22. 22.
    Lavaud P, Gravis G, Legoupil C, Joly F, Oudard S, Priou F, Mourey L, Soulie M, Latorzeff I, Delva R, Krakowski I, Laguerre B, Theodore C, Ferrero JM, Beuzeboc P, Habibian M, Foulon S, Boher JM, Tergemina-Clain G, Fizazi K (2016) Efficacy and tolerance of treatments received beyond progression in men with metastatic hormone-naive prostate cancer treated with androgen deprivation therapy (ADT) with or without docetaxel in the GETUG-AFU 15 phase III trial. J Clin Oncol 34(15 suppl):5080CrossRefGoogle Scholar
  23. 23.
    de Bono JS, Oudard S, Ozguroglu M, Hansen S, Machiels JP, Kocak I, Gravis G, Bodrogi I, Mackenzie MJ, Shen L, Roessner M, Gupta S, Sartor AO (2010) Prednisone plus cabazitaxel or mitoxantrone for metastatic castration-resistant prostate cancer progressing after docetaxel treatment: a randomised open-label trial. Lancet 376:1147–1154CrossRefGoogle Scholar
  24. 24.
    Vrignaud P, Semiond D, Lejeune P, Bouchard H, Calvet L, Combeau C, Riou JF, Commercon A, Lavelle F, Bissery MC (2013) Preclinical antitumor activity of cabazitaxel, a semisynthetic taxane active in taxane-resistant tumors. Clin Cancer Res 19:2973–2983CrossRefGoogle Scholar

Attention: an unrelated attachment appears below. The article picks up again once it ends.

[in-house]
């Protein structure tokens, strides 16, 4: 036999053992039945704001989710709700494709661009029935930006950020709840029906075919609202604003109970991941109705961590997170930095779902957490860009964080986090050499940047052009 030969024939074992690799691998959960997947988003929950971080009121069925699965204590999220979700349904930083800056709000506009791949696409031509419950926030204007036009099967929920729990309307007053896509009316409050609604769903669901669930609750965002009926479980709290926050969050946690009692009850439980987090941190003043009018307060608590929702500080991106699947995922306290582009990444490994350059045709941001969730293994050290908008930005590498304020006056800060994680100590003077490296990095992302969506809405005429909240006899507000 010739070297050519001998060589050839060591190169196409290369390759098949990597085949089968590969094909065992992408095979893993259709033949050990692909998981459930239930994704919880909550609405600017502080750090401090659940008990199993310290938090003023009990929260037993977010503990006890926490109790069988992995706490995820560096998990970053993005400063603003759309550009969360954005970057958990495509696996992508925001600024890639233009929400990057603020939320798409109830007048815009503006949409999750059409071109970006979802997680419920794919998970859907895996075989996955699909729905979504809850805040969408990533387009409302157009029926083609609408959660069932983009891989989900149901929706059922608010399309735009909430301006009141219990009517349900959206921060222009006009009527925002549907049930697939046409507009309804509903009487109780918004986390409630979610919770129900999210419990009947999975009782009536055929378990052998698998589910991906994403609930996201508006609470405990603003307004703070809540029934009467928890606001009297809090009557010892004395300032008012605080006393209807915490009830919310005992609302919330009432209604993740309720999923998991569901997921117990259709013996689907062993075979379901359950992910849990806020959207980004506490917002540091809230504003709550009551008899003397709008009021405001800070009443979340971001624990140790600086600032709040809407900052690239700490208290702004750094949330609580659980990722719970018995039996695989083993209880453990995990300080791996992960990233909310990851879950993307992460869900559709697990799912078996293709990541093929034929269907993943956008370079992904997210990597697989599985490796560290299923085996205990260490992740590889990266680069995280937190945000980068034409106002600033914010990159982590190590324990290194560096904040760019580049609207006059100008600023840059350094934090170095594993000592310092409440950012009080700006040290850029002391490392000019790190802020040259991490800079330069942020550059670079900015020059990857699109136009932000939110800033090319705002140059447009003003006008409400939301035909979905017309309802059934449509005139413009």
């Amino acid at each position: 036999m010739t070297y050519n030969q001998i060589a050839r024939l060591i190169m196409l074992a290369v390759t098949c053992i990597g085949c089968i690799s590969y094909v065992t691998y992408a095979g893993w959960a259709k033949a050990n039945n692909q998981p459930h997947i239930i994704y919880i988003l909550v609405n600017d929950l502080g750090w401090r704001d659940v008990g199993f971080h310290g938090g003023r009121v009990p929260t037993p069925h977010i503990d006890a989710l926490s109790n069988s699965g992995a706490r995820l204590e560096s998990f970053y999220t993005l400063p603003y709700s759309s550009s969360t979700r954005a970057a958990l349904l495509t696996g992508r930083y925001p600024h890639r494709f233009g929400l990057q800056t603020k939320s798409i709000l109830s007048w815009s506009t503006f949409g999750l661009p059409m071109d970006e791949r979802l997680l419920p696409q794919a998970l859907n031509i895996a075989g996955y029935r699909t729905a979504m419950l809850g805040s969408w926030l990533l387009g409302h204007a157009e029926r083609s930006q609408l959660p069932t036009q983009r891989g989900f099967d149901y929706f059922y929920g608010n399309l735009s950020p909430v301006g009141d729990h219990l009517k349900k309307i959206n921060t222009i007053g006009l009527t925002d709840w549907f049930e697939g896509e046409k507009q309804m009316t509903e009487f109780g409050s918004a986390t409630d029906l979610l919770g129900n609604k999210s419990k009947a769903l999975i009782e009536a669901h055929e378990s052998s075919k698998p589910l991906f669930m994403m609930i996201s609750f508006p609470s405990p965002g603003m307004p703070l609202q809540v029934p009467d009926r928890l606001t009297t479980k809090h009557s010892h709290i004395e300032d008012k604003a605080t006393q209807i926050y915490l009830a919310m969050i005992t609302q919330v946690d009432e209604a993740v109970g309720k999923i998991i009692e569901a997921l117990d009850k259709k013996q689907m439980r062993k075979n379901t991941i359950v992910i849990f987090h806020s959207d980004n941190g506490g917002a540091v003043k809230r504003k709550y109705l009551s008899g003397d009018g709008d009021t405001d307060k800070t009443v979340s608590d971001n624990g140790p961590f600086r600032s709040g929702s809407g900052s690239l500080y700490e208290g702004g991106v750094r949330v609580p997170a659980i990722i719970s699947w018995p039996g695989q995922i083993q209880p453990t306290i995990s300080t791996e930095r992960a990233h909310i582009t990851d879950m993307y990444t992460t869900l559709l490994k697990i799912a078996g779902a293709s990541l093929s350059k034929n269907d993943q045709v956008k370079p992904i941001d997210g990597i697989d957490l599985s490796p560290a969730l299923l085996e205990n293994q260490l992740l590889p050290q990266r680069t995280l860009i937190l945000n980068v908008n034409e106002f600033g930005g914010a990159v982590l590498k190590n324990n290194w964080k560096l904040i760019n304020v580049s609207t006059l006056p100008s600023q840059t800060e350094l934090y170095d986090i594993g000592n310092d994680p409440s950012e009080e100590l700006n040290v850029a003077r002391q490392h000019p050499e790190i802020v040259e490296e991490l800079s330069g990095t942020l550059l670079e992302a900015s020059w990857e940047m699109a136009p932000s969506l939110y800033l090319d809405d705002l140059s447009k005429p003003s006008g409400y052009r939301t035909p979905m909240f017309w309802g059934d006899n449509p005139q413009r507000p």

25. 25.
    van Soest RJ, Nieuweboer AJ, de Morree ES, Chitu D, Bergman AM, Goey SH, Bos MM, van der Meer N, Hamberg P, de Wit R, Mathijssen RH, Dutch Uro-Oncology Studygroup (DUOS) (2015) The influence of prior novel androgen receptor targeted therapy on the efficacy of cabazitaxel in men with metastatic castration-resistant prostate cancer. Eur J Cancer 51:2562–2569CrossRefGoogle Scholar
  26. 26.
    de Morree E, van Soest R, Aghai A, de Ridder C, de Bruijn P, Ghobadi Moghaddam-Helmantel I, Burger H, Mathijssen R, Wiemer E, de Wit R, van Weerden W (2016) Understanding taxanes in prostate cancer; importance of intratumoral drug accumulation. Prostate 76:927–936CrossRefGoogle Scholar
  27. 27.
    Darshan MS, Loftus MS, Thadani-Mulero M, Levy BP, Escuin D, Zhou XK, Gjyrezi A, Chanel-Vos C, Shen R, Tagawa ST, Bander NH, Nanus DM, Giannakakou P (2011) Taxane-induced blockade to nuclear accumulation of the androgen receptor predicts clinical responses in metastatic prostate cancer. Cancer Res 71:6019–6029CrossRefGoogle Scholar
  28. 28.
    Gibbons NB, Watson RW, Coffey RN, Brady HP, Fitzpatrick JM (2000) Heat-shock proteins inhibit induction of prostate cancer cell apoptosis. Prostate 45:58–65CrossRefGoogle Scholar
  29. 29.